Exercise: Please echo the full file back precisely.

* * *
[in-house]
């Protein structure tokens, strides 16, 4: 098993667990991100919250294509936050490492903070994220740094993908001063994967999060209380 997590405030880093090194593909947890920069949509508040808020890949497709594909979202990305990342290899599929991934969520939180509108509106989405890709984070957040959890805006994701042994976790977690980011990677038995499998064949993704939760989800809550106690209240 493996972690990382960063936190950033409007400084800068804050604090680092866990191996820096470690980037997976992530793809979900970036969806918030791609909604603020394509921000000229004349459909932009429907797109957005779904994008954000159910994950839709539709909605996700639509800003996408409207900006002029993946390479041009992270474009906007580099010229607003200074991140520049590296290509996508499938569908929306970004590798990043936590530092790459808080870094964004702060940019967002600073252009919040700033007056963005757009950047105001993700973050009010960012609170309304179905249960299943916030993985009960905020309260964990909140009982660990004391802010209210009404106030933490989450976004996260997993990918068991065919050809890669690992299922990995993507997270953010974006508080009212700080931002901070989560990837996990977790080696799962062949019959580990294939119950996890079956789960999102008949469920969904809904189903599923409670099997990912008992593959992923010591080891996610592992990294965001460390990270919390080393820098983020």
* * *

[in-house]
């Protein structure tokens, strides 16, 4: 098993667990991100919250294509936050490492903070994220740094993908001063994967999060209380 997590405030880093090194593909947890920069949509508040808020890949497709594909979202990305990342290899599929991934969520939180509108509106989405890709984070957040959890805006994701042994976790977690980011990677038995499998064949993704939760989800809550106690209240 493996972690990382960063936190950033409007400084800068804050604090680092866990191996820096470690980037997976992530793809979900970036969806918030791609909604603020394509921000000229004349459909932009429907797109957005779904994008954000159910994950839709539709909605996700639509800003996408409207900006002029993946390479041009992270474009906007580099010229607003200074991140520049590296290509996508499938569908929306970004590798990043936590530092790459808080870094964004702060940019967002600073252009919040700033007056963005757009950047105001993700973050009010960012609170309304179905249960299943916030993985009960905020309260964990909140009982660990004391802010209210009404106030933490989450976004996260997993990918068991065919050809890669690992299922990995993507997270953010974006508080009212700080931002901070989560990837996990977790080696799962062949019959580990294939119950996890079956789960999102008949469920969904809904189903599923409670099997990912008992593959992923010591080891996610592992990294965001460390990270919390080393820098983020």